I started my business in 2007. I’d worked in a corporate environment for over 15 years prior to that. In my ‘previous life’, I’d learned a lot about creating connections, delivering value, and selling through my network. Unfortunately, those lessons never came with tidy little titles – or cute LinkedIn endorsement tags – so I could appreciate my grass roots skill set.

In fact, I remember in my last job – while opting for an operational management position – being asked by the Director of Sales ‘why don’t you join us in sales, you seem like a natural’. Those words scared me. Sales to me was making a pitch, cold calling, hype, quotas. All things that seemed very uncomfortable.

After failing miserably as an operational manager, I started my own company and realized that in fact my skill set was much better suited to sales. I enjoy creating and growing relationships. I’m relatively adept at the concepts I sell and can communicate them effectively. I still hate cold calling but have found other ways to engage prospects that work pretty well.

So what does all this have to do about networking in a Digital Age. Well, many small business owners I talk to seem to have the same fear of ‘networking’ – especially via social media – as I did of ‘sales’ all those years ago. My hope is that by taking a bit deeper look, you’ll see that selling in the digital age is really not that much different than it ever was.

5 Key Rules to Effective Networking in the Digital Age

(regardless of the platform)

Rule 1 – Selling is MUCH easier when you build a relationship first. While there are sales systems that still exist to pummel the prospect into submission, those systems do not work very well. Instead of trying to make a sale on the first connection, instead focus building a relationship. If a sales opportunity exists, your relationship efforts will uncover them quickly. If not, you still stand the chance to adding a referral partner or friend to your network.

Rule 2 – You MUST have permission to build a relationship. I tell folks in my workshops to imagine their best customer, then think back to the minute before they first met them. What were all the steps that happened in between the first meeting and their current status as your ‘Best’ customer. Most of the time each step gained you ‘permission’ to learn more and grow the relationship. If you can’t do this with a customer, consider your spouse or life partner. That relationship most likely grew in the same manner, each step deepening the relationship. Make sure you always strive to gain permission so you can grow your relationships.

Rule 3 – Digital technology only amplifies your strategy, it does not improve it. If you don’t have a strategy, or your strategy is haphazard, digital tools will only magnify the shortcomings. On the other hand, if you know your ideal targets, social tools are a fantastic way to meet them. The same is true with engagement. We all have access to a huge audience at very little (and in most cases zero) cost. Effectively leveraging this access is the key. What is your strategy?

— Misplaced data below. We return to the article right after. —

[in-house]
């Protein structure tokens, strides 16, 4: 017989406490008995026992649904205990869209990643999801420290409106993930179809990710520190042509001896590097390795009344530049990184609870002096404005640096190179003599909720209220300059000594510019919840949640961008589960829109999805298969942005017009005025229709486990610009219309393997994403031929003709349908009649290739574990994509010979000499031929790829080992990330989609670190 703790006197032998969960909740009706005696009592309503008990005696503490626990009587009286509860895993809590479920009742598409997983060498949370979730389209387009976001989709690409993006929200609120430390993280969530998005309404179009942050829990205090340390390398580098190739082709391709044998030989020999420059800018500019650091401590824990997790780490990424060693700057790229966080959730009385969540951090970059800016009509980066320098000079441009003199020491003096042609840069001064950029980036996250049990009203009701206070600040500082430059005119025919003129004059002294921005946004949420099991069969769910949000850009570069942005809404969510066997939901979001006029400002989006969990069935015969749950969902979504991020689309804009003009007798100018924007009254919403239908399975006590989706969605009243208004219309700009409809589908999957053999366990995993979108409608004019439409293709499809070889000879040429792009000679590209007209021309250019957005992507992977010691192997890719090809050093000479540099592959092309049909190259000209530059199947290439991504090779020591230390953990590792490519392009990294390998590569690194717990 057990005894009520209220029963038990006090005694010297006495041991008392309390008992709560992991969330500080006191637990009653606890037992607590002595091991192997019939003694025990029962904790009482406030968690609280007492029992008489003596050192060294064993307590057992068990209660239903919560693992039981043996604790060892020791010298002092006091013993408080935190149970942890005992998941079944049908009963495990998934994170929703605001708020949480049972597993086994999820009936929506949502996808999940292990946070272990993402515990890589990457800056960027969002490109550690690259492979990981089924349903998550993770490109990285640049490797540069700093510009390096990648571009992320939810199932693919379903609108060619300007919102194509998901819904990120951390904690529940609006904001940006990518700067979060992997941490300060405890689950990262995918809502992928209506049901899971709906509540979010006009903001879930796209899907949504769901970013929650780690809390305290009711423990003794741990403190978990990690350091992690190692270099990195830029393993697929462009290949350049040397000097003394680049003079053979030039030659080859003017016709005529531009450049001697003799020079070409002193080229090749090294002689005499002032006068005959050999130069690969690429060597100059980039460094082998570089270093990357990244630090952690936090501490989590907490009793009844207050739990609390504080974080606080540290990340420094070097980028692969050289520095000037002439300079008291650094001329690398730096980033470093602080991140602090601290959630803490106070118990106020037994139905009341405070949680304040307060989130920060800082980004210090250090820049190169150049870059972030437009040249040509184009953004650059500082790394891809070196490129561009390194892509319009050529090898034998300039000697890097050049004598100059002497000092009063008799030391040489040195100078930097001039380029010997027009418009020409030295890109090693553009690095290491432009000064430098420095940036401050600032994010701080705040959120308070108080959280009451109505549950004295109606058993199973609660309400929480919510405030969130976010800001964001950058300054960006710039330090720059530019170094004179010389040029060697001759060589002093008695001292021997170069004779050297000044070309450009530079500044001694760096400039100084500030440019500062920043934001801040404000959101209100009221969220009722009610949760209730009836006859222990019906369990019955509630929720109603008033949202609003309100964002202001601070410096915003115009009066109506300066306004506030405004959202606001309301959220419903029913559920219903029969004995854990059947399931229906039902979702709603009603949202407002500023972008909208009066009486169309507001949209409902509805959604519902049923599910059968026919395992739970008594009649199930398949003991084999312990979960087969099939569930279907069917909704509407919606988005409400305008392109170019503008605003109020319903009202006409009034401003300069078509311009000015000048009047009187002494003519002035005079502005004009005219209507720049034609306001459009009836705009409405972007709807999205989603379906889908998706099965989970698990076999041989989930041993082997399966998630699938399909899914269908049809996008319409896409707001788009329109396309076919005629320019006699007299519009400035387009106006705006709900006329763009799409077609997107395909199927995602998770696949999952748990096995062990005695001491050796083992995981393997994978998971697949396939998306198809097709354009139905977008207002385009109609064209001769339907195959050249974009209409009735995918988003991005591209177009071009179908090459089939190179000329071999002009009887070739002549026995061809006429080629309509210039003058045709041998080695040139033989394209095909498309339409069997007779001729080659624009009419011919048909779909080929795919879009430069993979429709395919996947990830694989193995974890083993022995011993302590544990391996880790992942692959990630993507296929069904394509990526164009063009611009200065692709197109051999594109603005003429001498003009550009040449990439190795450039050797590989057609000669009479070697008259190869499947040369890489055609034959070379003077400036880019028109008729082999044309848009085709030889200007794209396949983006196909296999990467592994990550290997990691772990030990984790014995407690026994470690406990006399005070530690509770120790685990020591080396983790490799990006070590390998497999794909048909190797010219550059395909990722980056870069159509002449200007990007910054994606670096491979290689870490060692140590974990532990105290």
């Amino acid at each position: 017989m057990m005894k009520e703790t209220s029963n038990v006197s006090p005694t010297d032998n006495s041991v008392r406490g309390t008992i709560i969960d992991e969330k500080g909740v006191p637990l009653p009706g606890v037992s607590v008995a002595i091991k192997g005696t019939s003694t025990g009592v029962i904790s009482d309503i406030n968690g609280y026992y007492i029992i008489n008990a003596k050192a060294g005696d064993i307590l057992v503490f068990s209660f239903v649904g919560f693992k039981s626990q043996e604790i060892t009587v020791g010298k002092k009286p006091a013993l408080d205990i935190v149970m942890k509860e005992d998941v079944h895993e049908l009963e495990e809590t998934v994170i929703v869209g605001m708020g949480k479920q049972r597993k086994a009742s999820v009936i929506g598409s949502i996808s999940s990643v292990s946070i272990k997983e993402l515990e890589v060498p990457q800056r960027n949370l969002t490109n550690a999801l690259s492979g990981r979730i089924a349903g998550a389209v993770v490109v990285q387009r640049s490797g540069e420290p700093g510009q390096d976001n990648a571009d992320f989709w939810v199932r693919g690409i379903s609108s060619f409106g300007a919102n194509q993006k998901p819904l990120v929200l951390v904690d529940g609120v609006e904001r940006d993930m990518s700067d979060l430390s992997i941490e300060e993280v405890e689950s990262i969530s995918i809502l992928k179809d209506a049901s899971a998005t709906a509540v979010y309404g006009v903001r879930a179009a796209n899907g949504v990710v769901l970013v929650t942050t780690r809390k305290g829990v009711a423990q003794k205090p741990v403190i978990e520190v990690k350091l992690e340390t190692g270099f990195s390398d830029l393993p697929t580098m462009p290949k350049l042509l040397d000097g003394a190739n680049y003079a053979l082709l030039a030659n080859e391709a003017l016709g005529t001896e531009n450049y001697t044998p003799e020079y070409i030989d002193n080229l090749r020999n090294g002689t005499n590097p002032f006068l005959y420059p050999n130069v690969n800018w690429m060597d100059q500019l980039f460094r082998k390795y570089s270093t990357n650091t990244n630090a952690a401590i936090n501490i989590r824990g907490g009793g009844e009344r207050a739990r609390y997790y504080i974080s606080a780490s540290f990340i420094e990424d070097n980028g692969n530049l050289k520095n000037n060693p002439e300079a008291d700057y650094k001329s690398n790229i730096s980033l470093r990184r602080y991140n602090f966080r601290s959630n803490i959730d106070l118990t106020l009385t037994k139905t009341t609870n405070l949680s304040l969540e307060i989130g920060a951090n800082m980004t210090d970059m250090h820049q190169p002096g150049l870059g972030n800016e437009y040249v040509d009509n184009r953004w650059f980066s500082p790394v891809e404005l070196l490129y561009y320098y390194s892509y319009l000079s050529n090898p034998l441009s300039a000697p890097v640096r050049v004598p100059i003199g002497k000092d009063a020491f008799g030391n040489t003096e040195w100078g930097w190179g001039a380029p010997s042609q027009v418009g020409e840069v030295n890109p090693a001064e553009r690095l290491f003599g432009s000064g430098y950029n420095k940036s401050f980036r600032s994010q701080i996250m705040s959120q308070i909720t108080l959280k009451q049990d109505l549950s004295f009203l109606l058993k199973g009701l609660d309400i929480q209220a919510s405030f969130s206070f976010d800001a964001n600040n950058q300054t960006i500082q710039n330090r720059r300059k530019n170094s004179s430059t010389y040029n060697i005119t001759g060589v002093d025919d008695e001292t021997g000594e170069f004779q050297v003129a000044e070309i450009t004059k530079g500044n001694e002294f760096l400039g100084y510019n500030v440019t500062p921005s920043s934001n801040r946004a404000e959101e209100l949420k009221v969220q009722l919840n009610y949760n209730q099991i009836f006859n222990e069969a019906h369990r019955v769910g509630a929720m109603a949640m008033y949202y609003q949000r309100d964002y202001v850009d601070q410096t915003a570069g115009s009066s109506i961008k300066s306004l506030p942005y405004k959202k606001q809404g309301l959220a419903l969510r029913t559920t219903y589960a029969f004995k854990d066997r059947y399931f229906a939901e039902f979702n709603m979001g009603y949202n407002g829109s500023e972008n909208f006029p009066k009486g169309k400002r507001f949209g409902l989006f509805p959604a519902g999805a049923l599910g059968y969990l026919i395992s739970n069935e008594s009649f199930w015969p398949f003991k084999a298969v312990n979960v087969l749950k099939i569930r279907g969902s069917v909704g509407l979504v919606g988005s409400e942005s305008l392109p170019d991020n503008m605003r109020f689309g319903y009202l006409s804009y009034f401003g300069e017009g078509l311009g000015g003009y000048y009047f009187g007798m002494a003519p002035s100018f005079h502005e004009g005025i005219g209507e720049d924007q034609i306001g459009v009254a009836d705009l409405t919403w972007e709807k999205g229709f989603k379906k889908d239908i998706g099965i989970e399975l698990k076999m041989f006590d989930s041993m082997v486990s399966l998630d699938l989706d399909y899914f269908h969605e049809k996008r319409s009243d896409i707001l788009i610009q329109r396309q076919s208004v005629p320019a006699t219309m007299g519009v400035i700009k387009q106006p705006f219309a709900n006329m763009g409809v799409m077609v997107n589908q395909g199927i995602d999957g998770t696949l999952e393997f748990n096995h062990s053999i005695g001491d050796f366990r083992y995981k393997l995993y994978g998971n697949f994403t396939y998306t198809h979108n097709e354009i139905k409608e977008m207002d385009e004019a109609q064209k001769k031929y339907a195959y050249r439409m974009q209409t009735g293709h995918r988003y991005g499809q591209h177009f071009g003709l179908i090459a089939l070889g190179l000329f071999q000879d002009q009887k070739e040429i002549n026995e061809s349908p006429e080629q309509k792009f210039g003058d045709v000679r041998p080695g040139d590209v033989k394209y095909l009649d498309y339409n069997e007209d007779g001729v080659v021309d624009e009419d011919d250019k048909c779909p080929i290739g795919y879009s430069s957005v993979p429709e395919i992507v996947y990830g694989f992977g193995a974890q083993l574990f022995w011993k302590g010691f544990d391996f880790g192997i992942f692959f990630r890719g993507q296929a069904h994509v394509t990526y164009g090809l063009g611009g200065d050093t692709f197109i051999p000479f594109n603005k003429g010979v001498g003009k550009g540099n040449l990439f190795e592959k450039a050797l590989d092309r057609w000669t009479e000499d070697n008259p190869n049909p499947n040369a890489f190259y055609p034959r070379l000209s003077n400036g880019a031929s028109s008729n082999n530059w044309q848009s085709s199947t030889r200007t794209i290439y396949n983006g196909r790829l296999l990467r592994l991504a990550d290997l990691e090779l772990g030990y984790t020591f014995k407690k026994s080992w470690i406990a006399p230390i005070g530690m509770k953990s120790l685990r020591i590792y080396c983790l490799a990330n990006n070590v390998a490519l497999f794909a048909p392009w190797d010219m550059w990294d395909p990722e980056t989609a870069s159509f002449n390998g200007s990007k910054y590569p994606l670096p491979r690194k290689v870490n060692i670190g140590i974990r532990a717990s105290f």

Rule 4 – Social media is not very good at closing prospects. While tools like LinkedIn are terrific at generating connections, they suck at closing deals. In fact, if your ‘go to’ strategy is to make a connection and follow it with a strong pitch (you know the one that guarantees they’ve cracked the lead generation problem perplexing mankind for centuries) you are missing opportunities. Social selling is best done off-line. that means, instead of selling your widget to a new connection, sell a ‘get to know you’ phone call to them. Follow that up with a strategic connection to someone they need to meet. If you are a business networker, those tips will sound very familiar, they are the same one used for years in the off line, analog, old school world. And they are still relevant today.

Rule 5 – Be yourself. Digital and social media has put tremendous pressure on us to assume a personality or brand in order to get noticed. While I agree that standing out is important, look to your own self for that unique brand. What is it you do better than anyone else? For us here at Leadstra, it was understanding that we work best with small business owners. Perhaps not very sexy, but it fits our personalities. We strive hard to help small business owners demystify marketing rather than trying to compete on a bigger, flashier stage. That’s our niche, what is yours?

Hopefully, these rules can help you start to better use the technology that surrounds us. When you demystify social media and digital communications, the core is still the human being on the other end of your message. They have feelings, they have needs, and they will make the decision to pay attention or move on. Keep it real and those connections will flourish.

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